Many times, the benefit of a skylight or glazed structure is that you can get light and warmth from the sun to help offset the costs of electricity and heating oil.
Understanding Solar Heat Gain & Heat Loss
Working in an industry that uses glass and polycarbonate for structures and openings in the roof, we know a lot about heat gain and heat loss. It’s a big concern for almost all of our customers, especially when considering the impact on the environment and energy usage.
What is solar heat gain and heat loss?
Heat loss, measured in kW or BTUs, reflects the total transfer of heat through the fabric of the building from the inside out. Since we manufacture structures from aluminum and glass or polycarbonate, the information in this article will deal only with these elements. Although heat loss and heat gain can happen through any part of the building’s envelope.
The opposite of heat loss is heat gain, also referred to as solar gain. Heat gain occurs when warmth comes into the space via radiant heat as the sun shines through the glass. It’s also a sign of a low U-value rating. Heat gain also occurs as cool air escapes through seals.
Knowing what heat loss and heat gain is, how to reduce it, and what it means when specifying the type of glazing for a skylight, solarium, greenhouse, or the like, will help to answer many questions about the internal building environment.
Many times, the benefit of a skylight or glazed structure is that you can get light and warmth from the sun to help offset the costs of electricity and heating oil. It’s true that in Northern climates the heat gain can help other heating systems perform better, increasing overall comfort in a room. But for the glazed structure to actually be of benefit to keeping a room comfortable, the glass or polycarbonate must provide enough heat gain to offset any heat loss – through the same glazing.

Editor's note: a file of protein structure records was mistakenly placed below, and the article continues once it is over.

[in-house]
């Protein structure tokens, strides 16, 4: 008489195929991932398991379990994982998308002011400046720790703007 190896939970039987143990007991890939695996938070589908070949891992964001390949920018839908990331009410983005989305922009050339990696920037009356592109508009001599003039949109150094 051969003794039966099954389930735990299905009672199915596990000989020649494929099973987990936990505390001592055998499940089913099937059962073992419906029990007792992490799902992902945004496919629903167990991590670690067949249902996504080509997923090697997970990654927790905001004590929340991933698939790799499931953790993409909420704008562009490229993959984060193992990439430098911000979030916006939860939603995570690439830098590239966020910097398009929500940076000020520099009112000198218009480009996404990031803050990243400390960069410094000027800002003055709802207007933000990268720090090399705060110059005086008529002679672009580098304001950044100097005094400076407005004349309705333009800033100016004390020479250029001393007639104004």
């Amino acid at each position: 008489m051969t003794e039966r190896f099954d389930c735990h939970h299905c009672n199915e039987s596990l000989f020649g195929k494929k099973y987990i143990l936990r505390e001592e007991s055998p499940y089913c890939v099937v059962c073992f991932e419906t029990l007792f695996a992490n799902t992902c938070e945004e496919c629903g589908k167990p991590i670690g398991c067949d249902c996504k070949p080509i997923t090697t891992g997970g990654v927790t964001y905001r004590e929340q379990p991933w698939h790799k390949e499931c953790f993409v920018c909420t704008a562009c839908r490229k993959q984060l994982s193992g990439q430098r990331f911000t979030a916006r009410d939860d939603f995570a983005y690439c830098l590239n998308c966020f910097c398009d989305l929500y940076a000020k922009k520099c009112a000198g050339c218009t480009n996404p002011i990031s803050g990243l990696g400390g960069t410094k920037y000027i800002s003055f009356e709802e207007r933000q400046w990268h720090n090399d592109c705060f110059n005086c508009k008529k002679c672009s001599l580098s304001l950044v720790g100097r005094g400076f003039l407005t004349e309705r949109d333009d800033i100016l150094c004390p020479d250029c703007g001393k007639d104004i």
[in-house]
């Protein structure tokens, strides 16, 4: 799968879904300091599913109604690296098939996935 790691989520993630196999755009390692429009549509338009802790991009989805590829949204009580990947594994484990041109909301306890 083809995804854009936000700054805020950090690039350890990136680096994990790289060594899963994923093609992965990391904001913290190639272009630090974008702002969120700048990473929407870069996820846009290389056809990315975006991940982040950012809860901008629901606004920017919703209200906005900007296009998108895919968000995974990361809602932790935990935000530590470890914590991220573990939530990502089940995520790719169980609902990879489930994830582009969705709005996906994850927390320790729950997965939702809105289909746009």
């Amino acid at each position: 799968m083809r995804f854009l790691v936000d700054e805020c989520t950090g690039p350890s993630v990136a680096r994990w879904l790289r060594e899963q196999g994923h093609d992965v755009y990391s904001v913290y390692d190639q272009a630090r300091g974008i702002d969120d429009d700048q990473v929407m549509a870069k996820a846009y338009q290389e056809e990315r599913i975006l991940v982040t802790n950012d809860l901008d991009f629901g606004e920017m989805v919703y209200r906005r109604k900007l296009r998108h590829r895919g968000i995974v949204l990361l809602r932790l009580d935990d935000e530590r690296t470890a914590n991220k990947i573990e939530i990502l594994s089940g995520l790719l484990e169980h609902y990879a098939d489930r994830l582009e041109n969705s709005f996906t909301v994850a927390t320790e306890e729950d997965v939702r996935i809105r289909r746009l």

How is solar heat gain and heat loss calculated?
As mentioned above, heat loss is measured in kWs or BTUs and is a function of heat transfer rates.
Heat transfer rates are measured in U values. The U value is the overall heat transfer coefficient and indicates how well glazing will heat. A low U value signifies glass that transfers less heat whereas a high value indicates that the glass is not going to perform well thermally.
The opposite or reciprocal of the U value is the R-value. R values are commonly used with rating types of insulation but can also be applied to the glazing.
The solar heat coefficient is the fraction of incident solar radiation admitted through a window, both directly transmitted and absorbed and subsequently released inward. The solar heat gain coefficient is expressed in a number between 0 and 1. The lower a window’s solar heat gain coefficient, the less solar heat it transmits.
So if you have a product with a low U value and high R value you can be sure it has less heat loss and will then help keep the room warmer. If you have a lower solar heat gain coefficient, the glazing will gain less heat, thus it helps keep the room cooler.
From breakfast nooks to fully functional living rooms, a conservatory-style solarium will provide a beautiful aesthetic from the outside, enhancing your home’s value and eye appeal.
One of the many unique features of a Sunshine Room is the ability to have “curved” eaves. Eaves are where the walls meet the roof. With a curved eave, there is no segmentation at the eave, the glass is curved to meet the roof.
Once you’ve decided which design is best for your home, it’s time to think about how to make your room the most comfortable and durable considering your geographic location. Watch for our next article in this series for more information.
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